Written and directed by Frank Wisbar, this hour-long B thriller from 1946 is so obscure that it doesn’t even rank an entry in Leonard Maltin’s Movie & Video Guide, but it’s a perfectly adequate example of the low-budget fare that was cranked out like sausages by Producer’s Releasing Corporation (PRC) in post-World War II Hollywood. Of interest to trivia buffs is the youthful appearance of future Pink Panther director Blake Edwards as the movie’s youthful would-be hero, while Rosemary La Planche plays his beloved, who would sacrifice herself to spare her lover from the title character–the shadowy ghost of a ferryman (played by Charles Middleton) who haunts the local swampland, avenging his wrongful hanging for murder. Steeped in rich, foggy atmosphere, the film copies the effective visual style of Wisbar’s earlier German film Fährmann Maria, and although this shoestring spooker barely registers on the fright meter, it’s still an interesting oddity for hardcore film buffs, who will appreciate the fact that a movie of such minimal consequence has somehow made its way to DVD.
Rodney Ascher’s terrifying film explores the topic of sleep paralysis, and the twisted inner workings of the human brain.
2. “There’s Something Wrong with Aunt Diane” (2011)
HBODocs From the title, we obviously know that there’s something wrong with Aunt Diane, but you don’t know the depths of it. The film is compelling throughout it’s entirety, profiling a woman who seems to have things together, as she’s happily married with kids, but then you recognize there’s something very troubling about her.
3. “Boy Interrupted” (2009)
Filmmaker Dana Perry profiles her son Evan, who had a fascination with death and dying at a young age. He went through therapy throughout his youth as he struggled with depression and mental illness. Boy Interrupted is a heavy watch, especially when you see Evan’s downward decline, but it highlights the seriousness of mental illness.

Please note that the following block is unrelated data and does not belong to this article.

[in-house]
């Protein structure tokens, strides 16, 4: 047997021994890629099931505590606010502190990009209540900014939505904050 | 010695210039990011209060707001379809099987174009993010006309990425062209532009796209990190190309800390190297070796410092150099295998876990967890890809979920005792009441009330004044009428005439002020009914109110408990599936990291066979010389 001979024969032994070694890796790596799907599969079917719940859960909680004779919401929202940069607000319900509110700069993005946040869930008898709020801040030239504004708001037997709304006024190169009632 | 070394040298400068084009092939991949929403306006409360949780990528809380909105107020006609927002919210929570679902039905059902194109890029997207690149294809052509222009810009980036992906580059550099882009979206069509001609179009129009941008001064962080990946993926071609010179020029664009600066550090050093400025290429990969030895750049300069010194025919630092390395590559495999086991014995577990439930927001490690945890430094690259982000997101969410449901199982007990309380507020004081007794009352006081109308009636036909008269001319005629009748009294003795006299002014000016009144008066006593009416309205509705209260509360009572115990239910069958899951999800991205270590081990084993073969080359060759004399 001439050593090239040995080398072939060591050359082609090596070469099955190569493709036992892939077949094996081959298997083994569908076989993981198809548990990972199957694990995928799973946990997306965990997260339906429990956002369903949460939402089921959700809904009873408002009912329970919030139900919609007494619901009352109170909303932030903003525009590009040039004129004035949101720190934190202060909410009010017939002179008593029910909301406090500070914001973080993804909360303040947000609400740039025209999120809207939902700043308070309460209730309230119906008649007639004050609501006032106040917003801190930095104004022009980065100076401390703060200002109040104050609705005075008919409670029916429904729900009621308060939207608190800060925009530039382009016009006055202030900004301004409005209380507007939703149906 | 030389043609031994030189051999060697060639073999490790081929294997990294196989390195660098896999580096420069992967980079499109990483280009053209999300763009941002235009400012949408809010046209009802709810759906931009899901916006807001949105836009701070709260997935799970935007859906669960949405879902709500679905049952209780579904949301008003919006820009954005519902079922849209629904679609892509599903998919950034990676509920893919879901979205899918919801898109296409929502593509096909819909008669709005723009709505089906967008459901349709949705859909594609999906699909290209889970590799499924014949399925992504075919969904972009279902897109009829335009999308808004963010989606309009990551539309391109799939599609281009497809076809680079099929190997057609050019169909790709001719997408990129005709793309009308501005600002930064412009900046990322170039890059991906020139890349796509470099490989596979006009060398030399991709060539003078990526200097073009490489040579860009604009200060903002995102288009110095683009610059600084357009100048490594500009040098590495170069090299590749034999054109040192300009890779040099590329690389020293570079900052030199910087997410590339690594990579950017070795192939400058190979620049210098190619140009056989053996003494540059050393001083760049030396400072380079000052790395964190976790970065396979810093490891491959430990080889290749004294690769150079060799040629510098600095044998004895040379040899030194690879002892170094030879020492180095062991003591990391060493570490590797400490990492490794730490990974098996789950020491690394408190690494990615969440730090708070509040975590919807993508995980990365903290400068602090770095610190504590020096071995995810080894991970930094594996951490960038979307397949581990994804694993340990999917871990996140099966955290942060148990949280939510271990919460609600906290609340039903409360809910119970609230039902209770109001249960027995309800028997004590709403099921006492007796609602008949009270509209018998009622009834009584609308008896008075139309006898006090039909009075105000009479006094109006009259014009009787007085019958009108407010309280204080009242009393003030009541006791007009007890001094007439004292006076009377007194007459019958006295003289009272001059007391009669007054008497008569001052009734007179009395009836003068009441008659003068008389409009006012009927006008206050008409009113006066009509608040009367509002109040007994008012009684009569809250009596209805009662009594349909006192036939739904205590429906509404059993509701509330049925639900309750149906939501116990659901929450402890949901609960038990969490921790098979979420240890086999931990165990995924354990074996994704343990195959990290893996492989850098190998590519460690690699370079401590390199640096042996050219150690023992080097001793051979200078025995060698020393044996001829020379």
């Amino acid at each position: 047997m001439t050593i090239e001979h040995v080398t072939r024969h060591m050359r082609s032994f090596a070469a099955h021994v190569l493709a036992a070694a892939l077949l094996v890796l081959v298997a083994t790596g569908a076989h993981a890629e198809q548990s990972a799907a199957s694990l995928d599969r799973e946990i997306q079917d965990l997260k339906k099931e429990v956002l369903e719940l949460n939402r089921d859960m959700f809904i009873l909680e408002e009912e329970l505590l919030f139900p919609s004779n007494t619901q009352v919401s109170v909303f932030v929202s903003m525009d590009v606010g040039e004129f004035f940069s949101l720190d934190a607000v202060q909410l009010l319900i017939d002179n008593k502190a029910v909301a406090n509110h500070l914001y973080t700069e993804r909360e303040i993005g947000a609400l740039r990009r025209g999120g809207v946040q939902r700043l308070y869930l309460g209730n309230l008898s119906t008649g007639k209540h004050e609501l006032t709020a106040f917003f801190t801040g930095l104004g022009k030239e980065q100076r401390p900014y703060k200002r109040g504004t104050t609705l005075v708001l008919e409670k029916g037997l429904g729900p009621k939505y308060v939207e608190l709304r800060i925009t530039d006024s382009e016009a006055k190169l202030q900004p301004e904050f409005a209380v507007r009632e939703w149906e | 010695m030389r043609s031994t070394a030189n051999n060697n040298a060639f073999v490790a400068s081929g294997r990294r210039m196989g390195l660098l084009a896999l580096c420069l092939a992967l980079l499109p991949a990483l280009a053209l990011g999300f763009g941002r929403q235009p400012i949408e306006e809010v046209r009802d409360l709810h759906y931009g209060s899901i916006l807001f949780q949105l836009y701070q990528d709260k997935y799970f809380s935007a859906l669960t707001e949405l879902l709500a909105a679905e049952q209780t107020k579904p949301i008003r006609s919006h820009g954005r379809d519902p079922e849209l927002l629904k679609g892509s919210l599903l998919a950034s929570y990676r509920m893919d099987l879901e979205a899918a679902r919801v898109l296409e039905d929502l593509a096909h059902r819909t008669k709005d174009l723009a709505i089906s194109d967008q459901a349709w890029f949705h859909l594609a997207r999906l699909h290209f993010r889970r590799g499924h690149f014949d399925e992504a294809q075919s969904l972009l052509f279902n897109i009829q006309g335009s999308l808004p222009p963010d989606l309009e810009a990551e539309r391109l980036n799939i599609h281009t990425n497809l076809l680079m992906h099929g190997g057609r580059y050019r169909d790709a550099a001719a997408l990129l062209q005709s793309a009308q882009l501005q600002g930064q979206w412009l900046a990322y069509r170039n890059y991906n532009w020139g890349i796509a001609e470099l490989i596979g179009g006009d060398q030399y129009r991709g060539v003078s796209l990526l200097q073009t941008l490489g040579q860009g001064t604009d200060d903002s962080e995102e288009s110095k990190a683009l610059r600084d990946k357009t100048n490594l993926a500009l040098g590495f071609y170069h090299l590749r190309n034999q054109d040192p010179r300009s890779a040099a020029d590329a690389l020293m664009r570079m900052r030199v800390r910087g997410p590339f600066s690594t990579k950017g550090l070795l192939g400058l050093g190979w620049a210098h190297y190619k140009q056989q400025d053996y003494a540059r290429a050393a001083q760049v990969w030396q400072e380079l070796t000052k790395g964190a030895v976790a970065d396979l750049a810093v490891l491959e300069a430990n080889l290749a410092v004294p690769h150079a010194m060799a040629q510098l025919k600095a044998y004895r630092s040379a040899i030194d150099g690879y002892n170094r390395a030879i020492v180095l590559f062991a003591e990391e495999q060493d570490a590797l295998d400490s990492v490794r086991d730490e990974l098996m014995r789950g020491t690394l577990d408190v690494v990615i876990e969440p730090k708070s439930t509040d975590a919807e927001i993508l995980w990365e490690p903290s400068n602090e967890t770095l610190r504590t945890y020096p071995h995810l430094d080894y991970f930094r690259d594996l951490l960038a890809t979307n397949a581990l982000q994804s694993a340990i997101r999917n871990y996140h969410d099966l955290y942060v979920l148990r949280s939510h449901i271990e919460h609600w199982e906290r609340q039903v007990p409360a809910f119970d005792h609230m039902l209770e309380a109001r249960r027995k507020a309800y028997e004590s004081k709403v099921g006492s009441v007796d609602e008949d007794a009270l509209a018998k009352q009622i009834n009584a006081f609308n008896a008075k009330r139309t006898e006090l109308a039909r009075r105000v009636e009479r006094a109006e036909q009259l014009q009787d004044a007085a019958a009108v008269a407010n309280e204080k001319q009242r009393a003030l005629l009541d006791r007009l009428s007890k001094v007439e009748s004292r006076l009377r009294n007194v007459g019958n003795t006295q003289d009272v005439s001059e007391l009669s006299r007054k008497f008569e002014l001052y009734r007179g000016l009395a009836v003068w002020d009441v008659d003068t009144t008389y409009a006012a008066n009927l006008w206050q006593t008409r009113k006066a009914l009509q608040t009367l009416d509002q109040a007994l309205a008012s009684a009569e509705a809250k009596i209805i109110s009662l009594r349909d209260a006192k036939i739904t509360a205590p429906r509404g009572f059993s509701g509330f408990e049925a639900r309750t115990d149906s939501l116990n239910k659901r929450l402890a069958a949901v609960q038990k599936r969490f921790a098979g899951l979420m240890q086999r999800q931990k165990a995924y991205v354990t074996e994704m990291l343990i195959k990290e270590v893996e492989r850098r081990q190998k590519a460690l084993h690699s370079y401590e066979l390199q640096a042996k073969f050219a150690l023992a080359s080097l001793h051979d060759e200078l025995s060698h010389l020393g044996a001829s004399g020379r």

4. “Never Sleep Again: The Elm Street Legacy” (2014)
Freddy Krueger has probably been the star of your nightmares before. Explore the origins of the terrifying “dream demon” in this award-winning documentary.
5. “My Amityville Horror” (2013)
Daniel Lutz tells his version of the notorious Amityville haunting at his Ocean Avenue home where Ronald DeFeo Jr. once slaughtered his sleeping family.
6. “Paradise Lost” (2009)
Berlinger and Sinofsky’s documentary profiles the triple murder of three children in West Memphis, Arkansas. The film follows the families of the victims and the accused throughout the trial, and centers on the small-town criminal justice system.
7. “The Imposter” (2012)
Thirteen-year-old Nicholas Barclay goes missing in 1994, and three years later is found alone and scared in Spain. However, it becomes clear to the family that the boy who went missing is not who he says he is, and is literally an imposter to the family. This chilling documentary will send shivers down your spine from beginning to end!
8. “Killer Legends” (2014)
Urban legends make for great horror stories, but how much of them are fiction? Filmmakers Joshua Zeman and Rachel Mills attempt to uncover the truth behind the urban legends we’ve grown to be fearful of.
9. “Room 237” (2012)
This documentary explores one of the greatest horror movies of all time, The Shining. It’s an intricate look into fan interpretations of it and its twisted theories.
10. “Dear Zachary: A Letter to a Son About His Father” (2008)
This one may pull at your heartstrings a bit. Dear Zachary follows filmmaker Kurt Kuenne’s tribute to his murdered best friend, Andrew Bagby, who was killed in cold blood by his estranged girlfriend, Shirley Turner. In a shocking turn of events, Turner announces that she is pregnant with Bagby’s child. The film is an expose of the custody case, and an emotional letter to his son, Zachary.